The space sickness he experienced during the journey was so severe that a scale for space sickness was jokingly based on him, where "one Garn" is the highest possible level of sickness.[8] Some NASA astronauts who opposed the payload specialist program, such as Mike Mullane, believed that Garn's space sickness was evidence of the inappropriateness of flying people with little training.[5] Astronaut Charles F. Bolden, however, described Garn as "the ideal candidate to do it, because he was a veteran Navy combat pilot who had more flight hours than anyone in the Astronaut Office".[9] Fellow 51-D payload specialist Charles D. Walker—who also suffered from space sickness on the flight despite having flown before—stated that

he worked out extraordinarily well, and quite frankly, I think the U.S. space program, NASA, has benefited a lot from both his experience and his firsthand relation of NASA and the program back on Capitol Hill. As a firsthand participant in the program, he brought tremendous credibility back to Capitol Hill, and that’s helped a lot. He’s always been a friend of the agency and its programs.[4]

The Jake Garn Mission Simulator and Training Facility, NASA's prime training facility for astronauts in the Shuttle and Space Station programs,[10] is named for him.

Upon his return, he co-authored a novel entitled Night Launch. The book centers around terrorists taking control of the Space Shuttle Discovery during the first NASA–USSR space shuttle flight. It was published in 1989.

Personal life[edit]

Garn married Hazel Rhae Thompson in 1957.[11] Together, they had four children: Jacob, Susan, Ellen, and Jeffrey.[11] Hazel died in 1976.[11] In 1977, Garn married Kathleen Brewerton, who had a son, Brook, from a previous marriage.[11] Jake and Kathleen had two children together, Matthew and Jennifer .[11]

References[edit]

  1. ^ "Payload Specialist Astronaut Bio: Jake Garn". National Aeronautics and Space Administration. May 1985. Retrieved 2011-02-16. 
  2. ^ "Newsmakers". Kentucky New Era. Retrieved 2011-02-16. 
  3. ^ Turner, Laurie Snow (1994), "Garn, Jake", in Powell, Allan Kent, Utah History Encyclopedia, Salt Lake City, Utah: University of Utah Press, ISBN 0874804256, OCLC 30473917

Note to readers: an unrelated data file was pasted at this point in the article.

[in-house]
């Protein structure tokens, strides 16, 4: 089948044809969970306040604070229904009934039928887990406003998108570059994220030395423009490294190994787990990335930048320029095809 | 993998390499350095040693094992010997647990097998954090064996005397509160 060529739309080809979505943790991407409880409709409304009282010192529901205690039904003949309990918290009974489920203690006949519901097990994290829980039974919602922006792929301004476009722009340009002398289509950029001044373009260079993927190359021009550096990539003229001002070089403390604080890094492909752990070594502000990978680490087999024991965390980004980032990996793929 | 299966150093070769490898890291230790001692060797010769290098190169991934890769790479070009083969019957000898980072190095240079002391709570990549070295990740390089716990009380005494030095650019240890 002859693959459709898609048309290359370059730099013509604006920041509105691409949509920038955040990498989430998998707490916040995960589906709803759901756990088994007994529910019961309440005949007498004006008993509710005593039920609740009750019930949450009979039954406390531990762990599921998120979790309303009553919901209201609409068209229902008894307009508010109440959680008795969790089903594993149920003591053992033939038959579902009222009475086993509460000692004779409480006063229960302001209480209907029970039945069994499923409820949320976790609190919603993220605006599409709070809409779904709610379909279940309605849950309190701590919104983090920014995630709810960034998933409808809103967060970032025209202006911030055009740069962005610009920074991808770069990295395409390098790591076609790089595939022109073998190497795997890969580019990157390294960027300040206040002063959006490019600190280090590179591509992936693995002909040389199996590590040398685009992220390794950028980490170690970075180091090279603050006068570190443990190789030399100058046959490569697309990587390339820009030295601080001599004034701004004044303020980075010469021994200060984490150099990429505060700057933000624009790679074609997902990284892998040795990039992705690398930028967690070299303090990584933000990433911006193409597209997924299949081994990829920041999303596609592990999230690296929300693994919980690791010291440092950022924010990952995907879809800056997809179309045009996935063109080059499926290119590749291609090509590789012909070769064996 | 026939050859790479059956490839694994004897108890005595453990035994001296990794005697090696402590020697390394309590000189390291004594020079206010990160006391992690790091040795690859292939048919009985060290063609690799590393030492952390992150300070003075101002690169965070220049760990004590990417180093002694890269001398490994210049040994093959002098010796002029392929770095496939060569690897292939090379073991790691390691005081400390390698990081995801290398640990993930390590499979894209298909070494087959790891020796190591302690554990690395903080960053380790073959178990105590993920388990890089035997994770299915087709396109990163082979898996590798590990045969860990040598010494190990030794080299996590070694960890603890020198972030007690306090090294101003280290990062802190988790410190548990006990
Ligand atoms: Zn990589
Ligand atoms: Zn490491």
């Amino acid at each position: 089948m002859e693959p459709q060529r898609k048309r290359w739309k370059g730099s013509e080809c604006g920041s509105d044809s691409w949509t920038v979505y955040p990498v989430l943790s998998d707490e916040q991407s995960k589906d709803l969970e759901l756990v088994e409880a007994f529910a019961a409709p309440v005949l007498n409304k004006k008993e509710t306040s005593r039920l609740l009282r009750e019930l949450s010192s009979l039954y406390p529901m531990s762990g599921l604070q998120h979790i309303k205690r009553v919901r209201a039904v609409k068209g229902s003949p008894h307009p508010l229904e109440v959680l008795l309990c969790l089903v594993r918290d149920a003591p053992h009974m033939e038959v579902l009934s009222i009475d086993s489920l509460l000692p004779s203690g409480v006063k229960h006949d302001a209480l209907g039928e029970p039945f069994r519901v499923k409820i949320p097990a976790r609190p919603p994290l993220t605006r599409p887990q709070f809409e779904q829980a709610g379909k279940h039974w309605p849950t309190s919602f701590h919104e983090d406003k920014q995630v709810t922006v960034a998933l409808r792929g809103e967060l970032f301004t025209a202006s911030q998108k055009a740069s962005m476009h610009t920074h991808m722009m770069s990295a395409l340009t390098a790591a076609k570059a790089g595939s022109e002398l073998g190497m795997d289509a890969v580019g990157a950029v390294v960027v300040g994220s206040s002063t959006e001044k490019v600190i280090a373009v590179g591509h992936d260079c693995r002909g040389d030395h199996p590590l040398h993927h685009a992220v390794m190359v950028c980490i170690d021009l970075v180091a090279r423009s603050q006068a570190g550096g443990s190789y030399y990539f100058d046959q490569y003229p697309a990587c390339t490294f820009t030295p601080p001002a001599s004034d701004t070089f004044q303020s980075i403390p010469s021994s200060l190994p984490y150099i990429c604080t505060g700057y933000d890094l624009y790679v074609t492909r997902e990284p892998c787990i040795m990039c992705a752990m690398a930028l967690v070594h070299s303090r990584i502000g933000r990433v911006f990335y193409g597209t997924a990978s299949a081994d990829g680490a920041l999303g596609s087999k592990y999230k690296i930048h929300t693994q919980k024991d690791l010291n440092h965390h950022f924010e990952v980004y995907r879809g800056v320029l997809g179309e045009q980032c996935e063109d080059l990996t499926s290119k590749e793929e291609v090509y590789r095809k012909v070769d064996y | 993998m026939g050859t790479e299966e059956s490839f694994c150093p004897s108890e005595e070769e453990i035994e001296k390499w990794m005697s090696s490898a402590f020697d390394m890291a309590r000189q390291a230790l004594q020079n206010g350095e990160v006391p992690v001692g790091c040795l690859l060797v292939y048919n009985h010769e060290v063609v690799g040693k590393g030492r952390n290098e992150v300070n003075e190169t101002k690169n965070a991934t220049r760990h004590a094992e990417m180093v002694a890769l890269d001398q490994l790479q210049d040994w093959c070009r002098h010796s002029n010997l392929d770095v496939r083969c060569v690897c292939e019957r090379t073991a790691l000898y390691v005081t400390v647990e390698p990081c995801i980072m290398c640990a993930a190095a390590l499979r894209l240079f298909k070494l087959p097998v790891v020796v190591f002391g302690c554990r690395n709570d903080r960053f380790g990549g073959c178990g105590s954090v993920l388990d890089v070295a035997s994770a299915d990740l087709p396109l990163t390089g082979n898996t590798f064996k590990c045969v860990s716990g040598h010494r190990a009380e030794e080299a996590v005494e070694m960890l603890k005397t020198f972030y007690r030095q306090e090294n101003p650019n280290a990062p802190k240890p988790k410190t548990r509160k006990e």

4. ^ a b Walker, Charles D. (2005-04-14). Oral History Transcript. Interview with Johnson, Sandra. NASA Johnson Space Center Oral History Project. 
  5. ^ a b Dubbs, Chris; Paat-Dahlstrom, Emeline; Walker, Charles D. (2011). Realizing Tomorrow: The Path to Private Spaceflight. University of Nebraska Press. pp. 79–80. ISBN 0-8032-1610-6. 
  6. ^ Evans, Ben (2006). Space shuttle challenger: ten journeys into the unknown. Springer. pp. 168–169. ISBN 978-0-387-46355-1. OCLC 131057274. 
  7. ^ Lamar; Hannifan, Jerry (April 22, 1985). "Jake Skywalker: A Senator boards the shuttle". Time. Retrieved April 13, 2011. 
  8. ^ "ORAL HISTORY 2 TRANSCRIPT". Johnson Space Center Oral History Project. NASA. May 13, 1999. pp. 13–35. Retrieved April 22, 2011. "[Dr. Robert Stevenson:] Jake Garn was sick, was pretty sick. I don't know whether we should tell stories like that. But anyway, Jake Garn, he has made a mark in the Astronaut Corps because he represents the maximum level of space sickness that anyone can ever attain, and so the mark of being totally sick and totally incompetent is one Garn. Most guys will get maybe to a tenth Garn, if that high. And within the Astronaut Corps, he forever will be remembered by that" 
  9. ^ Bolden, Charles F. (2004-01-06). Charles F. Bolden. Interview with Johnson, Sandra; Wright, Rebecca; Ross-Nazzal, Jennifer. NASA Johnson Space Center Oral History Project. Houston, Texas. Retrieved 6 January 2014. 
  10. ^ "Jake Garn Simulator and Training Facility". NASA Cultural Resources (CRGIS). NASA. Retrieved April 22, 2011. 
  11. ^ a b c d e "Edwin Jacob Garn." Contemporary Authors Online. Detroit: Gale, 2001. Gale Biography In Context. Accessed 11 July 2011.

External links[edit]

Political offices
Preceded by
J. Bracken Lee
Mayors of Salt Lake City
1972–1974
Succeeded by
Conrad B. Harrison
Preceded by
William Proxmire
Chairman of the Senate Banking Committee
1981–1987
Succeeded by
William Proxmire
United States Senate
Preceded by
Wallace F. Bennett
U.S. Senator (Class 3) from Utah
1974–1993
Served alongside: Frank Moss, Orrin Hatch
Succeeded by
Robert F. Bennett
Party political offices
Preceded by
Clifford Hansen
Vice-Chairman of the Senate Republican Conference
1979–1985
Succeeded by
Thad Cochran